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The Southern fisherman back the data collation concept but are calling for a halt and review of the proposal, but MPI appears be to holding firm to its timetable.
The ministry’s integrated electronic monitoring and reporting system (IEMRS) was launched last month.
The ministry said most of New Zealand’s fishing fleet would have to install digital monitoring devices, including geospatial position reporting (GPR) and cameras at costs running up to tens of thousands of dollars per vessel and pay annual fees.
A three-hour meeting in Invercargill yesterday attracted 50 commercial fishermen, including operators catching Bluff oysters, blue cod, crayfish, eels, inshore fin-fish and paua.
Fishermen’s spokesman Bill Chisholm said after the meeting all the fishermen believed the system was a workable idea, but recommended MPI immediately halt and review the implementation of it.
"It has the potential to provide better data for fisheries management ... but unless it’s done right, everyone’s going to suffer," he said.
"All we ask is that the ministry genuinely works with us within reasonable timeframes so we can get this project right."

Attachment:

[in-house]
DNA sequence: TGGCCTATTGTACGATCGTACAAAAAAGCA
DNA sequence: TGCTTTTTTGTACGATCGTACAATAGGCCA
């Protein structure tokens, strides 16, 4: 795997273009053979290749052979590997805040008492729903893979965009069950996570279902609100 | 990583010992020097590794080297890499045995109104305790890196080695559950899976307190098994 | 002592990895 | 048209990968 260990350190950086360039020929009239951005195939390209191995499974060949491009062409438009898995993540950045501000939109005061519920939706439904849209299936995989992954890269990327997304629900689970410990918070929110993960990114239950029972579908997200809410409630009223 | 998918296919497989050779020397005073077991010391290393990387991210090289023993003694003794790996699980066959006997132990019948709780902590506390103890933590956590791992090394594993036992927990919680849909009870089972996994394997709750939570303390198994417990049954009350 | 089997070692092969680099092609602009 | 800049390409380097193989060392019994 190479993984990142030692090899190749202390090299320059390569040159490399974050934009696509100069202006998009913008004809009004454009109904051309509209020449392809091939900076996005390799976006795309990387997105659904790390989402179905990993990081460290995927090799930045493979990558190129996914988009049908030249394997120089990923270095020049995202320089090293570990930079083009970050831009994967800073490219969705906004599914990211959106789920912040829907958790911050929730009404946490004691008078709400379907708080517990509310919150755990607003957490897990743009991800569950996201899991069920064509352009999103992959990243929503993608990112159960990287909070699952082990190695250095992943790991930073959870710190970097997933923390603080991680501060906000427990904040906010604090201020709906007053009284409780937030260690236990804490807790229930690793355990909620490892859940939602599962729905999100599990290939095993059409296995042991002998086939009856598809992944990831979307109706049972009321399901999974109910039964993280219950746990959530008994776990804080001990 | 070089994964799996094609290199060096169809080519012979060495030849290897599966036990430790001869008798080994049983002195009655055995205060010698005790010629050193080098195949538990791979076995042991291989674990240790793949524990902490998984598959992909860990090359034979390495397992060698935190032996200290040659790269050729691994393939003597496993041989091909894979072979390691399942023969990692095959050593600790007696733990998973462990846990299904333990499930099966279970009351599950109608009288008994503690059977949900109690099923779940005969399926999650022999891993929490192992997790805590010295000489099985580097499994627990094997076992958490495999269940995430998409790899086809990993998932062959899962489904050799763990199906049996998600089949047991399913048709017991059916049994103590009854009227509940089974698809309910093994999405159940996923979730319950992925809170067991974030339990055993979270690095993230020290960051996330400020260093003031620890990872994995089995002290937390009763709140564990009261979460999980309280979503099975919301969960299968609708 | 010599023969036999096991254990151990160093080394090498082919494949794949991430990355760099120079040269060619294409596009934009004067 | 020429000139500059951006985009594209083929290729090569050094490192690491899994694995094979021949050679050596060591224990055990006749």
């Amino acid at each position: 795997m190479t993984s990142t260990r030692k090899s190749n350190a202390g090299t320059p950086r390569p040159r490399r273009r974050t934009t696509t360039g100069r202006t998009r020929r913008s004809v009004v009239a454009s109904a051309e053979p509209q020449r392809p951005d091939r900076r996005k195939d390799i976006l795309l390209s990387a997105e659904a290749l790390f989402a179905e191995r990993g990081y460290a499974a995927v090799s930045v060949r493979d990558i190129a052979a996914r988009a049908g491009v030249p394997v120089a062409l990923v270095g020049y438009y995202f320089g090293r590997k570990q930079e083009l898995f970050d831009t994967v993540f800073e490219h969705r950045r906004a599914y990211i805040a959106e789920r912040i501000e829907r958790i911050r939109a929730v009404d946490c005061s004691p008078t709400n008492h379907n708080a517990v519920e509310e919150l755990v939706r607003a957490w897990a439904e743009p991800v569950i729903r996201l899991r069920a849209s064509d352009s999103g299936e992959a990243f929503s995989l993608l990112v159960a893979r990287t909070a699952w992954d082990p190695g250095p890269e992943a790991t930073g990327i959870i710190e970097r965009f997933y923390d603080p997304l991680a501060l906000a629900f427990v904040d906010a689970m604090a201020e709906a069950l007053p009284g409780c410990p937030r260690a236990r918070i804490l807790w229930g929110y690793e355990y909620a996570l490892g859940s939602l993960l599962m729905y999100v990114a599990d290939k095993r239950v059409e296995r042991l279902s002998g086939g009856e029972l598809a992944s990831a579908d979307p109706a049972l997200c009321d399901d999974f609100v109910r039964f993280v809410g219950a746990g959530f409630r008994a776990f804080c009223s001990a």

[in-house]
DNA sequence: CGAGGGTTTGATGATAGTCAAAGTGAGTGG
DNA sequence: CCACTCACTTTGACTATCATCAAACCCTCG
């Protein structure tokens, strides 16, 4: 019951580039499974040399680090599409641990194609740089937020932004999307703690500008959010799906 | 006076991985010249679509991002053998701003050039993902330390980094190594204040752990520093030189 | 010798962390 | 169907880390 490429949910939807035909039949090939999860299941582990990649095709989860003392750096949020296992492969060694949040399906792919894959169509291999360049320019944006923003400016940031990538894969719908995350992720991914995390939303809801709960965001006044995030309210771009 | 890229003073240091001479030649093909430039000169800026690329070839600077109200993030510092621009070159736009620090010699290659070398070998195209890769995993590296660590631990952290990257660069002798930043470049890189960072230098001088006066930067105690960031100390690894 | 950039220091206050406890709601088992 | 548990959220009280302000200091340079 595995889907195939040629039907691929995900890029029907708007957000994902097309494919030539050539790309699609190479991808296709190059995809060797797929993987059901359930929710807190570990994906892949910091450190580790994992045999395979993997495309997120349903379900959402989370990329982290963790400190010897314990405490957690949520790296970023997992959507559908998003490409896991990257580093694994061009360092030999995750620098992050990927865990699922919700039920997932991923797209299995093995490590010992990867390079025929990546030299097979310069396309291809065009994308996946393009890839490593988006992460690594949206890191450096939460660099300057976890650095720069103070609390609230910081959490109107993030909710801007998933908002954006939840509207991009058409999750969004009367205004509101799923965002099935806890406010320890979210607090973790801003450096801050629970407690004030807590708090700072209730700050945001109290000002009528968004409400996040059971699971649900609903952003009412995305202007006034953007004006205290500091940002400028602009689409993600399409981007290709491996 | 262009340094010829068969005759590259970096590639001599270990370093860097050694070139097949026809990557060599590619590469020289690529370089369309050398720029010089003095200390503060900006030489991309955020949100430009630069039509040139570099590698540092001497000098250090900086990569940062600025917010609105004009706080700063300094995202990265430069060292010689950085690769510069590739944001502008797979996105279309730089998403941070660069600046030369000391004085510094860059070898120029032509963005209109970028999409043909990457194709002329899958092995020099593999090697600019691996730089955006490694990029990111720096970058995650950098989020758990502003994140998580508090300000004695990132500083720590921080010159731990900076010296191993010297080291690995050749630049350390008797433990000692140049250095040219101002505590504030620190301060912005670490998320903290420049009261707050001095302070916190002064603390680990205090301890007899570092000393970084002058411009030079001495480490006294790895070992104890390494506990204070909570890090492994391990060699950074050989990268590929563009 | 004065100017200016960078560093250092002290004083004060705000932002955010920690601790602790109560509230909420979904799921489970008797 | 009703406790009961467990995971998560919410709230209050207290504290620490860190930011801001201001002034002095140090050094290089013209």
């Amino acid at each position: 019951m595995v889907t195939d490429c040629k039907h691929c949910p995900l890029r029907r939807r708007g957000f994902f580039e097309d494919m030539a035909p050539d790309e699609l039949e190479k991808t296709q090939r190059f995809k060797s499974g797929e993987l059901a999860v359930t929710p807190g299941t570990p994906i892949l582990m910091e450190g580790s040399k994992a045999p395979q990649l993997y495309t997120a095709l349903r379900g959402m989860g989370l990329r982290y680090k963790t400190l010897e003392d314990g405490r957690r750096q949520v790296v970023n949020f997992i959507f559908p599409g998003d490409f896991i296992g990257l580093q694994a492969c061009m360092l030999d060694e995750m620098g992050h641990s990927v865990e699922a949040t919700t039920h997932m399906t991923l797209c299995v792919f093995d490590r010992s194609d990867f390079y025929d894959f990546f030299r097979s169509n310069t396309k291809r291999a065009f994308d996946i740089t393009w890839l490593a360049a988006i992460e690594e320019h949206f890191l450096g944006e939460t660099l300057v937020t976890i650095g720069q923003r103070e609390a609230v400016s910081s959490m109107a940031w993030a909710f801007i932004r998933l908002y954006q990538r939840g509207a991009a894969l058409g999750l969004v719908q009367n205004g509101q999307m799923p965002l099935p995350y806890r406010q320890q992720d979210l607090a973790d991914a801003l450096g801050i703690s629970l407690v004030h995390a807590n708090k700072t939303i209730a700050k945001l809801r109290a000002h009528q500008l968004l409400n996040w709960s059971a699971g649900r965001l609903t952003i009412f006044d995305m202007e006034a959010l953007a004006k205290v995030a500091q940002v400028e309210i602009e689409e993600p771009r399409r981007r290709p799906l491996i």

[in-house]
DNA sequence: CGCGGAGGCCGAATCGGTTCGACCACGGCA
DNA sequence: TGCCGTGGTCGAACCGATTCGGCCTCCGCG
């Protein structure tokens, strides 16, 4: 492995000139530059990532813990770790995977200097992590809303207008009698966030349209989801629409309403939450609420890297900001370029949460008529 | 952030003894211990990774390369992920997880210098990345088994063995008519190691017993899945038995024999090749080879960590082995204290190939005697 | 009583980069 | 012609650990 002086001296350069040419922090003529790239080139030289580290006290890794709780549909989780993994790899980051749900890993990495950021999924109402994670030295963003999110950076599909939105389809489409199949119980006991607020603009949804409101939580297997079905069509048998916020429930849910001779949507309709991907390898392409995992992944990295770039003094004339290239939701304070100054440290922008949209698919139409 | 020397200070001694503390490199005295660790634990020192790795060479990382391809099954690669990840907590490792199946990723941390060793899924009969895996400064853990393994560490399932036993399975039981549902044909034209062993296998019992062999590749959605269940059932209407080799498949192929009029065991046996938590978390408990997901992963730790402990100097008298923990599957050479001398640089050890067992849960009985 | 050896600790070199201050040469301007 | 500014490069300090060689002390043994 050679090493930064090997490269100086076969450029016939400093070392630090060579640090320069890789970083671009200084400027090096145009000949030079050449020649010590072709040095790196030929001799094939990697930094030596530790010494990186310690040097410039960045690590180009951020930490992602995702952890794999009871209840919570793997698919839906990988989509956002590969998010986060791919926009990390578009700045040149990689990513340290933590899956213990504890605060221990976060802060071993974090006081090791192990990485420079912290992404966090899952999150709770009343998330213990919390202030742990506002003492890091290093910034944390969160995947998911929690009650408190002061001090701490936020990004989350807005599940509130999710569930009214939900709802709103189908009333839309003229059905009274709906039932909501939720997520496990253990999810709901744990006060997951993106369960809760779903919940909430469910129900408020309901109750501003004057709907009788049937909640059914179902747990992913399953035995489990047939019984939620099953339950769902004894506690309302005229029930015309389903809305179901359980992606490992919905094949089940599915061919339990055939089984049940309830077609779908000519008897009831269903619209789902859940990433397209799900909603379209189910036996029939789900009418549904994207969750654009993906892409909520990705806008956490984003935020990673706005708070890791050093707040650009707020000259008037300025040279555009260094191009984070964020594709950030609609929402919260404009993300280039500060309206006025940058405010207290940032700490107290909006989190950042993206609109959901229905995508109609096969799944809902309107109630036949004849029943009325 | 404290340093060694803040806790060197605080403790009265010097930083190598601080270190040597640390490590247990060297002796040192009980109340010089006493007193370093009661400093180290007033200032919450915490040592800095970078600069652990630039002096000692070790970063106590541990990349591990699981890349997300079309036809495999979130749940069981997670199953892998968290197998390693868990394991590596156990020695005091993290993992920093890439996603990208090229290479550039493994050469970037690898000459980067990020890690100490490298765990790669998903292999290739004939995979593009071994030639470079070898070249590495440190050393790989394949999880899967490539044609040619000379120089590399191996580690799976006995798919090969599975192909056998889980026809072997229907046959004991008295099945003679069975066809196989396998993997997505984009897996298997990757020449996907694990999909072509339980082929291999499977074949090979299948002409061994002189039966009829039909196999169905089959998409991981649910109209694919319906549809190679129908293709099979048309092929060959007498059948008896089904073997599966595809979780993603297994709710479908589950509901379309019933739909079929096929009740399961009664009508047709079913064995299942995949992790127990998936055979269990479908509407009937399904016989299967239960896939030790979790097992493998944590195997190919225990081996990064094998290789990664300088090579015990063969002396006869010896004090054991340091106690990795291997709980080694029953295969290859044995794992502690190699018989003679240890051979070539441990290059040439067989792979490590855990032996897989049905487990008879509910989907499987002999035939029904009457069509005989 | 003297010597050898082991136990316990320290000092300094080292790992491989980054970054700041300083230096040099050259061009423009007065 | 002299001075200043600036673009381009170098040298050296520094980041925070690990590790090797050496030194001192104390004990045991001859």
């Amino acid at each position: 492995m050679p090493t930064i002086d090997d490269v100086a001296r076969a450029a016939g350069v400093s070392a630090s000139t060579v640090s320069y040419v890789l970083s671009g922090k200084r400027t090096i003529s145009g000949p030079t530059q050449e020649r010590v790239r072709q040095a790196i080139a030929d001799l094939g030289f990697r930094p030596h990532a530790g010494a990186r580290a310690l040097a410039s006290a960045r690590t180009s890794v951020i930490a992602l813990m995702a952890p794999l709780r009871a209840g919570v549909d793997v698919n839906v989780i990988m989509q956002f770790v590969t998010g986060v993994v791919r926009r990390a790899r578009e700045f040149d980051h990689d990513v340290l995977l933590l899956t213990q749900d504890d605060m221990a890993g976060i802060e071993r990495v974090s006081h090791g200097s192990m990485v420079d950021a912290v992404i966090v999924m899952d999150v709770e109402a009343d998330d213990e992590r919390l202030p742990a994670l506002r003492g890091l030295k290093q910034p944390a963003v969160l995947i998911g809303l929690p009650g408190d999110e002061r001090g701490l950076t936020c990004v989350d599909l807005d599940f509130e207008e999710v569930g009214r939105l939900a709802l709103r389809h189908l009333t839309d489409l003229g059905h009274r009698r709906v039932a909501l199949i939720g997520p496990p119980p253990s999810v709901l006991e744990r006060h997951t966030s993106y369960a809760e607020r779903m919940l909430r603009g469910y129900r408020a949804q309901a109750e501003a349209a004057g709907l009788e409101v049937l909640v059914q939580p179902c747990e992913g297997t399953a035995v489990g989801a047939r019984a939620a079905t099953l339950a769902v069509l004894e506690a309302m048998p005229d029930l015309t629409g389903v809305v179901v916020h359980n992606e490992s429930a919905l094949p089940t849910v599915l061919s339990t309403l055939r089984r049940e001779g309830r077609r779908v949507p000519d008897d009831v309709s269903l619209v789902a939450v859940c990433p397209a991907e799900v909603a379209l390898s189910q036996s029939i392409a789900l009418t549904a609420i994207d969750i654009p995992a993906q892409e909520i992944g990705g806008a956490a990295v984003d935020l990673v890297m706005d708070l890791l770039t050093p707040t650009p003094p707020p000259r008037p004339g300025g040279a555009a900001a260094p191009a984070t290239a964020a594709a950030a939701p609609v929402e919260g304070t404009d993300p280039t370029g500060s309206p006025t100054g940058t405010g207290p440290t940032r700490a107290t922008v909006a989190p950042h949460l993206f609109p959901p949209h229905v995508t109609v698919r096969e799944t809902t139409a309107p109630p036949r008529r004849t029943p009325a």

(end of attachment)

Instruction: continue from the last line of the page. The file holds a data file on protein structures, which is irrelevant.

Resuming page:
An MPI spokesman said while appreciating the fishermen’s concerns, the ministry was still consulting them on all aspects, and cameras were up next for discussion.
"We’re confident that the programme can be implemented successfully on the current timeframe," the spokesman said.
Mr Chisholm said the implementation had "degenerated into a series of unworkable proposals" based on the ministry’s unilateral and rushed approach.
MPI wants trawlers over 28m to have GPR and electronic log books installed by October, and the rest of the fishers to follow suit, with cameras, by October 2020.
MPI said cameras were not required until October next year, and then phased in across different fisheries.
"We’re confident that this is more than enough time to work with industry to get the implementation of these new regulations right," the spokesman said.
Mr Chisholm said eel and paua catchers had already implemented their own hand-held type computer gear to collate data, but that had taken "at least two years" to streamline the data capture required.
He said the potential for computer outages and cost overruns alone was "massive", especially with MPI having "shoved accountability" for running the system platform to private providers.
"This means that if the system goes down, we can’t go fishing," Mr Chisholm said.
However, MPI said yesterday if systems broke down while at sea, fishermen could ask for permission to keep fishing. Mr Chisholm said the proposed regulations placed all the accountability on private companies and fishermen, and none on the MPI officials "who have dreamed up this mess".
On the question of his "unlawful" claims, Mr Chisholm said there were legal issues relating to privacy and also intellectual property (IP) protection issues.
MPI said it was carefully considering the privacy and IP issues, saying it would not be making information like fishing spots or commercially sensitive information public.
MPI said it was still consulting on the final details and specifications for how the e-logbooks and GPR would work on vessels.